Enlisting Navy’s voice for the silent sea

Wednesday, May 12, 2004, 12:00 a.m. Pacific
Guest columnist

By Fred Felleman
Special to The Times

The U.S. Commission on Ocean Policy’s preliminary report on ocean conditions does a public service by elevating the significance and vulnerability of our nation’s greatest liquid asset. The degree to which it is a “life preserver,” however, will depend on the political will that is mustered to implement its recommendations.

Only governors can comment on the report. Therefore, it is important that the public urge Gov. Gary Locke, at his public forum at the Seattle Aquarium starting at 3 p.m. tomorrow, to strengthen the report’s findings.

The report calls for significant increases in funding for ocean research and conservation, but seeks it from an unfortunate source — offshore oil and gas revenues. This creates a perverse incentive to unnecessarily impact the ocean in order to fund its conservation.

The commission’s chairman, retired U.S. Navy Adm. James Watkins, clearly has had some influence in recruiting the Navy’s maritime prowess to offset the need for hard cash. But more is needed.

The report does call on the Navy and the Office of Naval Research to support educational efforts in our schools and to transfer technology and declassify naval intelligence as appropriate, which are positive steps for institutions like the University of Washington.

In addition, if directed by the White House and Congress, the Navy could contribute to our understanding and conservation of the sea instead of seeking exemptions from environmental laws.

Through the leadership of former Secretary of State Ralph Munro, several members of the whale research and conservation community have been meeting with senior members of the Navy in the Northwest over the past year to discuss such ideas and are anxiously waiting to see if any will be put into action.

Some would like to see the Navy simply stop using mid-frequency sonar in the inland waters to avoid further incidents such as the USS Shoup’s May 2003 harassment of our acoustically sensitive orca, porpoise and minke whales.

Others, like myself, believe while the Navy is part of the fabric of the Puget Sound community, its footprint on Washington’s waters is far broader than acoustic and includes impacts on water quality; persistent toxins in the sediment from past base operations; oil-spill risks from potential collisions between Navy and commercial vessels; and the potential for nuclear mishaps.

Examples of projects the Navy could contribute to include:

• Helping to implement phase one of the U.S.-Canada plan to reunite Luna (L98) with his orca pod while it is offshore near Nootka Sound. L pod has suffered the greatest population losses of our three resident pods. Any contribution the Navy can provide to detect where L pod goes off the coast in the course of this effort would help the National Oceanic and Atmospheric Administration (NOAA) in shaping a conservation plan while attempting to add another member back to the pod.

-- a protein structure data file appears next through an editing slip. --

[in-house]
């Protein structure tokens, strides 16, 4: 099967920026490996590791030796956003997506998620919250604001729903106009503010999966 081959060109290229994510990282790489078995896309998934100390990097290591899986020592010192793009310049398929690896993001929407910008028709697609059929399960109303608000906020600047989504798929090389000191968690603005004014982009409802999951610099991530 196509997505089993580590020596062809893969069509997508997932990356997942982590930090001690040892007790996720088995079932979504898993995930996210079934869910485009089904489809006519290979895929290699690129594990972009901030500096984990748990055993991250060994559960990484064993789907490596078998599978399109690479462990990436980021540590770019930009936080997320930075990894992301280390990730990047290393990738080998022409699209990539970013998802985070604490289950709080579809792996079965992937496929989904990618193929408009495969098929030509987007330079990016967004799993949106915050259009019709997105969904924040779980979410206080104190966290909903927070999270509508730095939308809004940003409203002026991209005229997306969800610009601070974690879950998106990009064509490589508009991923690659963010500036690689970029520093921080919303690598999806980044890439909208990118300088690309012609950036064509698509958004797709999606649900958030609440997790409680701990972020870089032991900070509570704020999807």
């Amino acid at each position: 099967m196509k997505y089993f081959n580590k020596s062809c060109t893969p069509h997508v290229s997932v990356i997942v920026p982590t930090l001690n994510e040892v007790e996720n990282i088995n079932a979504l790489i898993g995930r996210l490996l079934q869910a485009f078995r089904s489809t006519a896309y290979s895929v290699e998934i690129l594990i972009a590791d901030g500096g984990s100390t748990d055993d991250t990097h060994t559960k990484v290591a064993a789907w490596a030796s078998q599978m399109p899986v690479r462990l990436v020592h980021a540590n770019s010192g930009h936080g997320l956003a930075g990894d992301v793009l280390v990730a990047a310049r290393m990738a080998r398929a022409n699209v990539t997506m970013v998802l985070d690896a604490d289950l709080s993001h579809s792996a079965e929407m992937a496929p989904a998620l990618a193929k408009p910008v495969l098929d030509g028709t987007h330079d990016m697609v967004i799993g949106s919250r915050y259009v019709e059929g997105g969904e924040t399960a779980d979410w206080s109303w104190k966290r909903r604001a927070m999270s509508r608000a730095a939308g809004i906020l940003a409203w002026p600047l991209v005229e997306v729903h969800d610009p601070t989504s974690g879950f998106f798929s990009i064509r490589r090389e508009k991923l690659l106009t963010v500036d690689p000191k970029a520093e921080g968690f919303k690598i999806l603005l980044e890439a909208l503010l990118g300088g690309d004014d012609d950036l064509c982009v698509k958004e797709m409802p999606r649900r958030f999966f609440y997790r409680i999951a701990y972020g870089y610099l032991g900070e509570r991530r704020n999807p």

• Providing ongoing acoustic monitoring of ambient noise and whale vocalizations throughout the year. This tracking effort can be accomplished via a series of hydrophones on buoys such as the one the Coast Guard is to deploy off Hein Bank this summer with money Sen. Patty Murray appropriated for oil-spill prevention.

• Repositioning of one of the Navy’s two salvage tugs from California and other oil-spill and salvage equipment from Alaska. That could go a long way toward enhancing our region’s oil-spill prevention and response capability. Despite securing four years of public funding, the state is about to put the Neah Bay rescue tug back out to bid without public review. We could have a far more capable tug for a longer period of time if the Navy’s surplused assets were made available to the state for this purpose.

Due to our elected officials’ concerted efforts, the armed forces are Washington state’s largest employer. It is time to assure that this increased presence and expansion of their operating areas does not occur at the expense of our fragile marine environment.

Severely depleted populations like our resident orca and Cherry Point herring need more than a life preserver. They need active resuscitation.

The U.S. Commission on Ocean Policy has clearly shown the ocean to be an essential part of our homeland in need of immediate protection. It is my hope that the Navy’s unique maritime prowess can be recruited in its defense.

The late Sen. Warren Magnuson was instrumental in the creation of NOAA in response to the last ocean commission report. Integrating the Navy’s unique expertise and capability in this effort would be of comparable significance. I hope our congressional delegation can carry on his legacy of ocean stewardship.

Fred Felleman, based in Seattle, serves on the boards of Ocean Advocates and the Orca Conservancy.


~ by fredfelleman on May 12, 2004.

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